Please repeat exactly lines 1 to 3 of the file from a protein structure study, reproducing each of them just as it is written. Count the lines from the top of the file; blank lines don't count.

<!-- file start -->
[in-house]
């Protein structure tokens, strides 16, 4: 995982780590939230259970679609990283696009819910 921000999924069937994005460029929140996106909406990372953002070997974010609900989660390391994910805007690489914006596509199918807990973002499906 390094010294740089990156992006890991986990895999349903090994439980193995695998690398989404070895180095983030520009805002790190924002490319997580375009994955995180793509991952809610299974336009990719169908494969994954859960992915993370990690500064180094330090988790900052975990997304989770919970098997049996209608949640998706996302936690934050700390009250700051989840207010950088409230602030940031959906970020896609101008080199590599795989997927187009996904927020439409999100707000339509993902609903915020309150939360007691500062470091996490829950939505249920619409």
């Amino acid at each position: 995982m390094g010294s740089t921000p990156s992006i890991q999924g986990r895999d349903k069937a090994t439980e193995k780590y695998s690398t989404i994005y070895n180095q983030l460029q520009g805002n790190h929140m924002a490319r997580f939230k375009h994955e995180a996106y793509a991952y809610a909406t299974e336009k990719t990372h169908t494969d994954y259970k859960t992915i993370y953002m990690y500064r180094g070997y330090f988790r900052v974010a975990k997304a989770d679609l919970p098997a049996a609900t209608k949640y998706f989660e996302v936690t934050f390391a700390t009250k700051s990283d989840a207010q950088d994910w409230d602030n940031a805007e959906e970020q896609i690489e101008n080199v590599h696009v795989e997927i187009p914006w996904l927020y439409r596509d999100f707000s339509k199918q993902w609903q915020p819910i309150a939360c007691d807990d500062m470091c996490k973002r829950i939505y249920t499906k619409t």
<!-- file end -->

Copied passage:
[in-house]
């Protein structure tokens, strides 16, 4: 995982780590939230259970679609990283696009819910 921000999924069937994005460029929140996106909406990372953002070997974010609900989660390391994910805007690489914006596509199918807990973002499906 390094010294740089990156992006890991986990895999349903090994439980193995695998690398989404070895180095983030520009805002790190924002490319997580375009994955995180793509991952809610299974336009990719169908494969994954859960992915993370990690500064180094330090988790900052975990997304989770919970098997049996209608949640998706996302936690934050700390009250700051989840207010950088409230602030940031959906970020896609101008080199590599795989997927187009996904927020439409999100707000339509993902609903915020309150939360007691500062470091996490829950939505249920619409």
């Amino acid at each position: 995982m390094g010294s740089t921000p990156s992006i890991q999924g986990r895999d349903k069937a090994t439980e193995k780590y695998s690398t989404i994005y070895n180095q983030l460029q520009g805002n790190h929140m924002a490319r997580f939230k375009h994955e995180a996106y793509a991952y809610a909406t299974e336009k990719t990372h169908t494969d994954y259970k859960t992915i993370y953002m990690y500064r180094g070997y330090f988790r900052v974010a975990k997304a989770d679609l919970p098997a049996a609900t209608k949640y998706f989660e996302v936690t934050f390391a700390t009250k700051s990283d989840a207010q950088d994910w409230d602030n940031a805007e959906e970020q896609i690489e101008n080199v590599h696009v795989e997927i187009p914006w996904l927020y439409r596509d999100f707000s339509k199918q993902w609903q915020p819910i309150a939360c007691d807990d500062m470091c996490k973002r829950i939505y249920t499906k619409t």